In April 1946 I went back to Northwestern, to finish my master work and start my PhD, but in the meantime was hired at Argonne. So, I ended up with the University of Chicago, where I did my thesis on the magnetic susceptibility of neptunium compounds. When I was still a graduate student, one day Enrico Fermi showed up in our lab, because my mentor there was using a new technique of spin resonance spectroscopy, which Fermi wanted to know better. So, he walked around the experiment for about five minutes, attentive and in silence, then he said “OK, I see how it works!” and left! Actually, our apartment was at 53rd street and University Avenue: Fermi would ride his bike past my window every morning at 8am, so I knew when to get up and go to his lecture. He was the most marvelous teacher… he and his grad students had lunch in the commons every day. There I got in contact and became great friend with Glenn Seaborg, we worked on the electronic structure of the actinides.

Those were great days at University of Chicago, we had such professors as Fermi, and Edward Teller, and Harold Urey, and Willard Libby, so many Nobel laureates. The Argonne laboratory, established in 1946, became the national center for developing peaceful uses of atomic energy. My early work at Argonne was strongly influenced by my experience on the Manhattan Project, and the thinking that atomic energy could be also used for the benefit of humanity, and not just for its destruction potential. The first reactor built there was for the naval submarine, the Nautilus, which had lots of interesting chemistry problems to solve. For a first work, I developed a process to remove hafnium impurities from the zirconium used in cladding of fuel elements. I spent many years studying nuclear fission reactors, and was a US delegate at the Second Conference on Peaceful Uses of Atomic Energy, in Geneva, 1958. Later, I became interested in fusion energy and many of the chemistry issues therein. But after all these years, I don’t see either of these sources as technologically viable solutions for the next future. That is why in the last part of my career I moved to solar energy.”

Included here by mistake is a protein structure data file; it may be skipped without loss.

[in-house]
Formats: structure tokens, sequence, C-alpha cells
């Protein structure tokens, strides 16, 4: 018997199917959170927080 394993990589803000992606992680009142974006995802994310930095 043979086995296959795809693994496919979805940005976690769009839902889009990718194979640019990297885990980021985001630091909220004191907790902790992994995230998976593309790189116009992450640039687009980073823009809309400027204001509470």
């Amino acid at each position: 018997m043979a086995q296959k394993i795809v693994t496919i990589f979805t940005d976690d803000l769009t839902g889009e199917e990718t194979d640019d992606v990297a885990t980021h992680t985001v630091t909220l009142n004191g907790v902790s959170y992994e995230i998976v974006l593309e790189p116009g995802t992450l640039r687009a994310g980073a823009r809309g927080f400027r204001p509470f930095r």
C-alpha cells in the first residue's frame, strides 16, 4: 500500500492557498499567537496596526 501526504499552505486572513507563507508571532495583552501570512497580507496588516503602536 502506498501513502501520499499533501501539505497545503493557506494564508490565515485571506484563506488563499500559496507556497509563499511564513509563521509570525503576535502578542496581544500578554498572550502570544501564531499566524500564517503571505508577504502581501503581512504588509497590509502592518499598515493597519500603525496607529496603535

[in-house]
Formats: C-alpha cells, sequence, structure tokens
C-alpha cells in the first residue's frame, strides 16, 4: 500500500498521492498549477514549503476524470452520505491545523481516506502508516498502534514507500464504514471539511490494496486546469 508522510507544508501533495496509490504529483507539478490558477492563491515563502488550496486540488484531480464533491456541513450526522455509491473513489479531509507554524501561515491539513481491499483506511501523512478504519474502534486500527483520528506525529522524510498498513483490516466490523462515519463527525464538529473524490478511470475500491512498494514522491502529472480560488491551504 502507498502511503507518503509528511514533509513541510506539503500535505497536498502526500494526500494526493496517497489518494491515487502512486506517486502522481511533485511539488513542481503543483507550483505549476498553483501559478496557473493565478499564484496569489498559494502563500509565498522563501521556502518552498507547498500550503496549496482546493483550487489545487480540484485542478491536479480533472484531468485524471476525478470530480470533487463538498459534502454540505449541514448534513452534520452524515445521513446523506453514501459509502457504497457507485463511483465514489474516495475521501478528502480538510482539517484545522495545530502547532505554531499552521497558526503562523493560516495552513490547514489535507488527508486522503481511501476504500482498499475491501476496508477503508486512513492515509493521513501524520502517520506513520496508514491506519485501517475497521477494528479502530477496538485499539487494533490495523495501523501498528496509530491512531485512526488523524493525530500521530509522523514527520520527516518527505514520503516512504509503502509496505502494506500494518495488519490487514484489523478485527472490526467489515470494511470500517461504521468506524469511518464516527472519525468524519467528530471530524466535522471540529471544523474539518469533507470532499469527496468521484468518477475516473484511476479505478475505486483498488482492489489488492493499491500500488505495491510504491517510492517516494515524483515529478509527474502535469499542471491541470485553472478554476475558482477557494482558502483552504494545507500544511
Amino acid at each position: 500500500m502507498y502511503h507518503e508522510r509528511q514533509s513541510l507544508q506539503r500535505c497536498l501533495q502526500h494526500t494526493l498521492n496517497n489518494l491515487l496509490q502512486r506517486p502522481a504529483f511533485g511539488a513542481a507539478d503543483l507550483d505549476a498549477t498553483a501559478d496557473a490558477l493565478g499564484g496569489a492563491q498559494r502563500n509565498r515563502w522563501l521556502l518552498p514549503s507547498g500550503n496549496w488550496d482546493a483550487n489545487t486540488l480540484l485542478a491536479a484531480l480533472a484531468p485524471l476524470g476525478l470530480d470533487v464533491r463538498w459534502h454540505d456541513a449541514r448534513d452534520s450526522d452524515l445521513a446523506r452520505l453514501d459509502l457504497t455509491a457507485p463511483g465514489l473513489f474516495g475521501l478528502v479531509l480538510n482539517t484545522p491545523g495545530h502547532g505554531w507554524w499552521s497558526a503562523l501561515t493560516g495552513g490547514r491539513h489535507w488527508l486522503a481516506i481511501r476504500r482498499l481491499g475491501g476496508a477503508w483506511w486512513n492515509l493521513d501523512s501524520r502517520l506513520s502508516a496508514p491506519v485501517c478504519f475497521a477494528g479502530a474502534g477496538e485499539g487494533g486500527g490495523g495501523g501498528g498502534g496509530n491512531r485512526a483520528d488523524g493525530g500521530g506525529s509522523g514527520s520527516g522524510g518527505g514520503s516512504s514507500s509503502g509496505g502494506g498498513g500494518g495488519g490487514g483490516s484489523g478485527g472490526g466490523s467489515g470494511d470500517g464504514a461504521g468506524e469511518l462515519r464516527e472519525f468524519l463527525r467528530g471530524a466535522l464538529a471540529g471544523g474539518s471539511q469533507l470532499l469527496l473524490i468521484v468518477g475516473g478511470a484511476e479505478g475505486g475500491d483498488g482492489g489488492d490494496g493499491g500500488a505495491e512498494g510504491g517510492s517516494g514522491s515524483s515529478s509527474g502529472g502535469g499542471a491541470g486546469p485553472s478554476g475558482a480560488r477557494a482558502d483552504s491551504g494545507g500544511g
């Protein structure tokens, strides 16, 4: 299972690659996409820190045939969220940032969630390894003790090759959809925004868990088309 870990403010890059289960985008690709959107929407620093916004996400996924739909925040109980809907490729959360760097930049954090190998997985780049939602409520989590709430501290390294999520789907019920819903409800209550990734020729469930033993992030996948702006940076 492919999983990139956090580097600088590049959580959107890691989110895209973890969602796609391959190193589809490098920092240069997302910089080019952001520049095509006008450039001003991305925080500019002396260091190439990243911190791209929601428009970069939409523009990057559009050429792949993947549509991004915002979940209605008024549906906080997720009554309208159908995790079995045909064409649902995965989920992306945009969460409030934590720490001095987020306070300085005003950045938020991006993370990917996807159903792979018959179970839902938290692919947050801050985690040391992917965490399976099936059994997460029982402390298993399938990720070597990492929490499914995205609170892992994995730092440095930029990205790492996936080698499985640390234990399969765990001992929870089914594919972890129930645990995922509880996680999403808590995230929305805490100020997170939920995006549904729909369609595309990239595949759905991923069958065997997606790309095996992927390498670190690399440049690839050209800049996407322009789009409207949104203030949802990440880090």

I wrote an e-mail to Dieter last week, to prepare for the celebration of his 100th birthday, and asked him to kindly write a conclusion for my ‘special issue’ letter, dedicated to him. This is what he replied:

“Dear Fabrizio [ … ] Since I retired some ten years ago, I have stayed busier than ever pursuing the goal of a “hot carrier” solar cell with a theoretical conversion efficiency of 86%. Using my own savings, I was able, with the help of a university team, to create a graphene/ZnO nanowire prototype with a single junction open circuit potential of 2 V and a short circuit current of about 1 ma/cm2. After much toil, investors were found to continue this effort in order to optimize the performance of the cell. Success in this venture would make it possible to create a global grid for the production of plentiful and economical PV electricity. “Subtle is the Lord”, as Einstein used to say! Light/matter interactions that depend on the remarkable quantum electrodynamic properties of graphene are at the heart of this activity. […]  Hurrah for the inputs to our knowledge of the workings of the Universe made possible by science in all its marvelous manifestations!”

Last boy standing